Monday, September 1, 2014

Celebrate Labor Day by Fixing Your Email Problem

I will honor Labor Day 2014 by fixing a longstanding cancer in my life: My smartphone is hereafter going to have an circumscribed role in my time and mind.

In many ways, my smartphone has been a great help with work-life balance. It has allowed much more flexible work hours: If I need to leave work early because my child is sick at school, or to run a family errand, I can still login to release that grant proposal by the 5pm deadline. And as an observational astronomer, there will always be odd hours when I need to be available to answer questions that are emerging while a collaborator is at the telescope. When on business travel, it helps me keep the day-to-day administrative work of research and grant related questions rolling along while I am sitting at the airport.

But then I catch myself checking email first thing in the morning while I am still in bed. Or checking it while cooking dinner for my family. Or checking it while helping my daughter with homework.

Poor Golem! The Ring could have been such fun. Wear it occasionally to disappear and mess with the goblins, admire its beauty, then put it away and get on with the business of eating fish and developing meaningful relationships. But no, you poor fool, you didn't set limits. See what happened?

Several of my neighbors, feeling that, much like The Ring, a smartphone couldn't be controlled, have done away with It entirely: They carry vintage flip phones that don't even handle text messages. They seem happy and not particularly hunched over.

But parenthood has tempered my desire for absolute solutions, and I have decided to live with a known evil. But how to control its power?

If you are inclined to deny that The Problem exists, then I urge you to read the excellent recent NYTimes article by Clive Thompson entitled "End the Tyranny of 24/7 Email".  Quoting research by Jennifer Deal, a senior research scientist at the Center for Creative Leadership, Clive reminds us of the terrible truth: White-collar workers are typically reading and responding to email 13.5 hours per day. The article also points us to research showing that the average American first checks his or her phone by 7:09am, 38 percent check email while at the dinner table, and 69 percent will not go to bed without checking in on work email. In my experience, academia reinforces the always-on culture, and young scientists emerge believing that only the truly devoted (meaning always connected) will succeed.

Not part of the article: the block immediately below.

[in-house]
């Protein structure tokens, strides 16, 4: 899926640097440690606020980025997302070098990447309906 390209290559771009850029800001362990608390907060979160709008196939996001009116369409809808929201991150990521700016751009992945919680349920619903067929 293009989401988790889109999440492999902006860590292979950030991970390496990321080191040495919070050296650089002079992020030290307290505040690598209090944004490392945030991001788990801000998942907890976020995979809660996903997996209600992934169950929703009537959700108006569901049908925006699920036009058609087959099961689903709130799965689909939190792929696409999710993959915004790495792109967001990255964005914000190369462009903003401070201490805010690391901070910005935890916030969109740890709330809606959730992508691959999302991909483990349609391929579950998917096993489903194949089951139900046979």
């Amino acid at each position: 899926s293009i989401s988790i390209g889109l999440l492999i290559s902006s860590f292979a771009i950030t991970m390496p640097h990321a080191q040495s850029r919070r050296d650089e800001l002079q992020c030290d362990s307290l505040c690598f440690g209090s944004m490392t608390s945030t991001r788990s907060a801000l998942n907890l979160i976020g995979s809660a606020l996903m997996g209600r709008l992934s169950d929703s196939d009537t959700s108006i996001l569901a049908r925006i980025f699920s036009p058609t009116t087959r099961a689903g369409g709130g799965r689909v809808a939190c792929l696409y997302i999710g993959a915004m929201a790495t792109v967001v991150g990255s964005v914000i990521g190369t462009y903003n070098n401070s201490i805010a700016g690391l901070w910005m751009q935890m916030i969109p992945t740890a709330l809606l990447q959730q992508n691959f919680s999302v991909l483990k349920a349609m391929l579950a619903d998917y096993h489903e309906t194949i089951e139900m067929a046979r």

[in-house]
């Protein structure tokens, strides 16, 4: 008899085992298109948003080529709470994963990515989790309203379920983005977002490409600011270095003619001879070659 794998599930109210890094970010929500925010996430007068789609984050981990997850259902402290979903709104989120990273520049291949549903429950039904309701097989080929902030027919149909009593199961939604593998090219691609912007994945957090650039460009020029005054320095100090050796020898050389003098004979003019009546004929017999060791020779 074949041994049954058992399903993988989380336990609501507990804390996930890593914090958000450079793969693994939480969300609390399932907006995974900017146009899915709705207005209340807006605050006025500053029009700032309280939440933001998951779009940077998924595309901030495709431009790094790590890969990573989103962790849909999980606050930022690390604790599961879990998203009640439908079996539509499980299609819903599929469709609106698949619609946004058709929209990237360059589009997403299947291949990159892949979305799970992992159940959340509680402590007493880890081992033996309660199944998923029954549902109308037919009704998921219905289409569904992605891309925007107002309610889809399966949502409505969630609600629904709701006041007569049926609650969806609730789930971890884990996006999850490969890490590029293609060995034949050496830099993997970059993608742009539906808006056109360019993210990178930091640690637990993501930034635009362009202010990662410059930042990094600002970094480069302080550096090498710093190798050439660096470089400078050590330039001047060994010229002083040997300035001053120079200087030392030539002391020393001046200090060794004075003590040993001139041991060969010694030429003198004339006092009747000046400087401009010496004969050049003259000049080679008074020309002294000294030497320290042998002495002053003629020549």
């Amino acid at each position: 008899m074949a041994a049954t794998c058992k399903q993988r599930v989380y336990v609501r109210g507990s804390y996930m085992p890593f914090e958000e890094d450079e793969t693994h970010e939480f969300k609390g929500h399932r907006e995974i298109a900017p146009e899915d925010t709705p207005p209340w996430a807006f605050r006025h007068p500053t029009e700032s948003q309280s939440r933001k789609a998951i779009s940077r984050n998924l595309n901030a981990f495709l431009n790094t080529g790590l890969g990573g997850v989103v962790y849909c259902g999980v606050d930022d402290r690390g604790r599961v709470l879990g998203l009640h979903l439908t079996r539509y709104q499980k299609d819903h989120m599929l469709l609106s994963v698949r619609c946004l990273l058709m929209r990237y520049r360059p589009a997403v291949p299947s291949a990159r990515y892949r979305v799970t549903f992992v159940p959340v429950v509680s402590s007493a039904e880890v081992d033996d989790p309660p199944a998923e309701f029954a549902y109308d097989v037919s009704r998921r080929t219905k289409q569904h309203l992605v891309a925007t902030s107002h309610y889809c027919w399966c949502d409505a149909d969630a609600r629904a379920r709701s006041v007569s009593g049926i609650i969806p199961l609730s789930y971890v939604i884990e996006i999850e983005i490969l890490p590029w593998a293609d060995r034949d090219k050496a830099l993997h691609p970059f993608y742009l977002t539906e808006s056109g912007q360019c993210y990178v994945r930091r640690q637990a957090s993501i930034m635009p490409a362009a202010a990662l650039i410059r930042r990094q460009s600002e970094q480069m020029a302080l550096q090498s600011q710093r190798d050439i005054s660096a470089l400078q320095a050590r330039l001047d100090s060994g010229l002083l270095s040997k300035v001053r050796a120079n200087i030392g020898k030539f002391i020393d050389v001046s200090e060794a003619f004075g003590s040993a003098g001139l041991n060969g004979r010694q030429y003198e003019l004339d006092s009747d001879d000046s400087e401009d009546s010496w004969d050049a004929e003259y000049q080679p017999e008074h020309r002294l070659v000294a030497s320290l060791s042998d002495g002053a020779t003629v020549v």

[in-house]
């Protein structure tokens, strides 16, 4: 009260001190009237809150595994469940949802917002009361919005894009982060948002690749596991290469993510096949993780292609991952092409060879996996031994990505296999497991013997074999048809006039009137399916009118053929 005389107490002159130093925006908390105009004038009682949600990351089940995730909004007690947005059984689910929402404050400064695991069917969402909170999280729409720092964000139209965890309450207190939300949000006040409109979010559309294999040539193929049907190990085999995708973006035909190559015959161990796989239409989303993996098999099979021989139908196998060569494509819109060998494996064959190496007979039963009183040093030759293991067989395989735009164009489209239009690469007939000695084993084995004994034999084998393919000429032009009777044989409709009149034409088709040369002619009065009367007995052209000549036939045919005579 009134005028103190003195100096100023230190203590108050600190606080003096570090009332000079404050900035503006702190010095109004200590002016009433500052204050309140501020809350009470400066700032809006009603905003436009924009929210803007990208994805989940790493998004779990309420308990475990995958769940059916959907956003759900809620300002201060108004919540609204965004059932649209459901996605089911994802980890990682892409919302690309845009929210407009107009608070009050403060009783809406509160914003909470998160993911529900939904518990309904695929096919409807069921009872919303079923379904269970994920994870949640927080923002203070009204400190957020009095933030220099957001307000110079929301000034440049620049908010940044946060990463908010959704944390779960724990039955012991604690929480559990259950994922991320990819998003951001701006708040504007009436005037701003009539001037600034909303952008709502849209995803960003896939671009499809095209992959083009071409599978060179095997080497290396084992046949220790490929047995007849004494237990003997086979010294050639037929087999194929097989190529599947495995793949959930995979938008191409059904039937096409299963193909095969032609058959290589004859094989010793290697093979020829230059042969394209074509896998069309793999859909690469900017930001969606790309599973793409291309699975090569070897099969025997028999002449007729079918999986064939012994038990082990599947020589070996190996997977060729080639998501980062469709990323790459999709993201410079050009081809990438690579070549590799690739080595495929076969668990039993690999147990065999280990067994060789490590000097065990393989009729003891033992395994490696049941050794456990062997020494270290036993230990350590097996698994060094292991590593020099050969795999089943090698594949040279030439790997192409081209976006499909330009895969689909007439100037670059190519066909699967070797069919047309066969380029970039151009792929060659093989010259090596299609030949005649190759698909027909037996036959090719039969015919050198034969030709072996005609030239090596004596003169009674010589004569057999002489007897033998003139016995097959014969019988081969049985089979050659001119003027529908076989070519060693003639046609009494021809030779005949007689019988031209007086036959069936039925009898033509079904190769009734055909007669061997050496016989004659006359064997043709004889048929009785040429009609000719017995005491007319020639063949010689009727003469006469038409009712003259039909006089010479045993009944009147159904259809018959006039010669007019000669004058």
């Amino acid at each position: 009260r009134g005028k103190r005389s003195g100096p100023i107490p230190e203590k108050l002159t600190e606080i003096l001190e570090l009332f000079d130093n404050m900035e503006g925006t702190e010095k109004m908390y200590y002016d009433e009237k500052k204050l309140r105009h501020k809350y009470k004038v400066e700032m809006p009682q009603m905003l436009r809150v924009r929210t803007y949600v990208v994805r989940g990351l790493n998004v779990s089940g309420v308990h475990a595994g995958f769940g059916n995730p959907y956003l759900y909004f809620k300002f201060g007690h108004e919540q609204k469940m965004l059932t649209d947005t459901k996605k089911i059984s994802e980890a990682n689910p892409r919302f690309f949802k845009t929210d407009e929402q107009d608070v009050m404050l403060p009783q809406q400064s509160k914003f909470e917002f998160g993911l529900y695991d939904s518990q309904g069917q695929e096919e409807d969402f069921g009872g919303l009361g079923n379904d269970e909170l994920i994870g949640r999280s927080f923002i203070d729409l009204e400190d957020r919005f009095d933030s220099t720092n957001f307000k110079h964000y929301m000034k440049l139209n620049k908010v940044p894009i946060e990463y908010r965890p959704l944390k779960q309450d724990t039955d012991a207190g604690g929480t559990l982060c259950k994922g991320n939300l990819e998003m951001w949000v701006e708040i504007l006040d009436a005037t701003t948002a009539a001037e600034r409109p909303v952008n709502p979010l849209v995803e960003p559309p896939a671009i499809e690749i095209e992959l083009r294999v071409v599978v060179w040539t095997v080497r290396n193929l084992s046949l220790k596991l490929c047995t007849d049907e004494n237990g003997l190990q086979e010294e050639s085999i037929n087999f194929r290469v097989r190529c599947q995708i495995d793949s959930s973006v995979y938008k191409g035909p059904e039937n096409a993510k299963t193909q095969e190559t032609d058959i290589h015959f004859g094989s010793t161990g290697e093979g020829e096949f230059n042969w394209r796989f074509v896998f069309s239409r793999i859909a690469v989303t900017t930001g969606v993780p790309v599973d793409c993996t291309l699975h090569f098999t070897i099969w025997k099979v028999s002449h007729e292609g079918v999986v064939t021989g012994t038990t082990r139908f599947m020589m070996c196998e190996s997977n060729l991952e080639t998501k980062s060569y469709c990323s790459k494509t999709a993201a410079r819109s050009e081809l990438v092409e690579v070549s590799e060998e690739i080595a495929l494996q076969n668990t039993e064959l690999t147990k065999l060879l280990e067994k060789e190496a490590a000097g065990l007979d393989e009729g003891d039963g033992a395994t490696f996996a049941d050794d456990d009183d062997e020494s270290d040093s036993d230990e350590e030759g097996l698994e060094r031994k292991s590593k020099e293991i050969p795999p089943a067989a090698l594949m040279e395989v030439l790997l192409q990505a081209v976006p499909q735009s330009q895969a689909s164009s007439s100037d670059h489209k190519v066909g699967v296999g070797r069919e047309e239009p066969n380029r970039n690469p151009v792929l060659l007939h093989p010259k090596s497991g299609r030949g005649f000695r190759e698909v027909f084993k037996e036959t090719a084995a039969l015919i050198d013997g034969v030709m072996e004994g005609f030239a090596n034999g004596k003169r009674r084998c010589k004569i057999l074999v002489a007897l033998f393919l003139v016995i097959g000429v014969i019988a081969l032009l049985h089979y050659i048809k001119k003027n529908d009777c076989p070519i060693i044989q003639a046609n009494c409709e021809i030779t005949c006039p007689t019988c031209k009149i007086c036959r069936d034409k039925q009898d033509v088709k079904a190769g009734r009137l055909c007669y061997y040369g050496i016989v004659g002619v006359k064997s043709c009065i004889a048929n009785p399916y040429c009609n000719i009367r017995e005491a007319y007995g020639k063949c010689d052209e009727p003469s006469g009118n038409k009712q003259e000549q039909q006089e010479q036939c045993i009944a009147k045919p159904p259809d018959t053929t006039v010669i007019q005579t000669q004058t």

The worst part is how email pervades my thoughts even when I am not actively reading it: It has made it increasingly difficult to lose myself in the simple enjoyment of the chaos of home life with 4 young daughters, and to savor the day-to-day challenges of everything from preparing meals to discussing school bullies. The relentless flow of email would bring me back to the blow-by-blow of referee's reports, advising students on manuscript editing, and responding to requests for letters and other input. The email check just before bed is the worst offender: I rarely remember my dreams, but surely they don't need a final injection of work-related stress before I kick off another night of begin chased through dark caverns by gangs of goblins.

The NYTimes article also reminds us that bosses set the tone: If your boss is sending you emails at 11pm, then the message is clear. Since I am now, in many ways, the boss, setting clear email limits won't just be good for me and my family, but might empower the next generation with a healthier perspective. (In truth, I already feel that many current grad students have a much better work-life balance than my cohort did in its time.)

So, here's a draft plan:
1. Don't check email until I get to work.
2. Don't check email from when I get home until the kids go to sleep (roughly 8pm. ish.)
3. After the kids go to sleep and before I do, check email ONLY IF I AM PREPARED TO ACTUALLY DO SOMETHING ABOUT IT. (This is an important part of the plan: I can't pretend that I am not going to work some evenings. But what is the purpose of reading email if I have other plans such as date night, my weekly hockey game, or just plain downtime?)
4. Check email only once a day on weekends. (I run a number of projects and so I probably need to make sure at least once every 24 hours that a fire isn't raging.)

An important Number 5, which I haven't committed to yet, is to not SEND email in the evenings or on weekends. I am not sure quite how to make this work, but I am inspired by the 7-to-7 guidelines at some workplaces , wherein employees are requested not to send emails outside of the 7am to 7pm window. How lovely would it be to arrive at work and not have to face an inbox overflowing from email that came in overnight?

Have a great Labor Day, and let's keep those emails on the back burner until 8am Tuesday.